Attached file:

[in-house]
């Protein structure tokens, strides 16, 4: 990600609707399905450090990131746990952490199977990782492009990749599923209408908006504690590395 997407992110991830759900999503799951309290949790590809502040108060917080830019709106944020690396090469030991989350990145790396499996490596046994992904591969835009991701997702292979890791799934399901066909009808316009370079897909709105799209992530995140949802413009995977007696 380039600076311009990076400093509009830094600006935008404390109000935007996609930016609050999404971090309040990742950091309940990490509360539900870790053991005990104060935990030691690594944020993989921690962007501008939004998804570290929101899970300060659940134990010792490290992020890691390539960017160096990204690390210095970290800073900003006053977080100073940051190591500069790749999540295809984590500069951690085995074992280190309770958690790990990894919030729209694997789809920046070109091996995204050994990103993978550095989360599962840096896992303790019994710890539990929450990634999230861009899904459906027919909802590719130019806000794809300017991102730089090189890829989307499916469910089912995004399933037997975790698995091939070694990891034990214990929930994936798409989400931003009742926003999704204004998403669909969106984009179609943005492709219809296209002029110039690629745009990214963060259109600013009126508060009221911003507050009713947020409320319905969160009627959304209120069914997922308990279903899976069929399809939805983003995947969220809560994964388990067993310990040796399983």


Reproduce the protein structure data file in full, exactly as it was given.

[in-house]
């Protein structure tokens, strides 16, 4: 990600609707399905450090990131746990952490199977990782492009990749599923209408908006504690590395 997407992110991830759900999503799951309290949790590809502040108060917080830019709106944020690396090469030991989350990145790396499996490596046994992904591969835009991701997702292979890791799934399901066909009808316009370079897909709105799209992530995140949802413009995977007696 380039600076311009990076400093509009830094600006935008404390109000935007996609930016609050999404971090309040990742950091309940990490509360539900870790053991005990104060935990030691690594944020993989921690962007501008939004998804570290929101899970300060659940134990010792490290992020890691390539960017160096990204690390210095970290800073900003006053977080100073940051190591500069790749999540295809984590500069951690085995074992280190309770958690790990990894919030729209694997789809920046070109091996995204050994990103993978550095989360599962840096896992303790019994710890539990929450990634999230861009899904459906027919909802590719130019806000794809300017991102730089090189890829989307499916469910089912995004399933037997975790698995091939070694990891034990214990929930994936798409989400931003009742926003999704204004998403669909969106984009179609943005492709219809296209002029110039690629745009990214963060259109600013009126508060009221911003507050009713947020409320319905969160009627959304209120069914997922308990279903899976069929399809939805983003995947969220809560994964388990067993310990040796399983």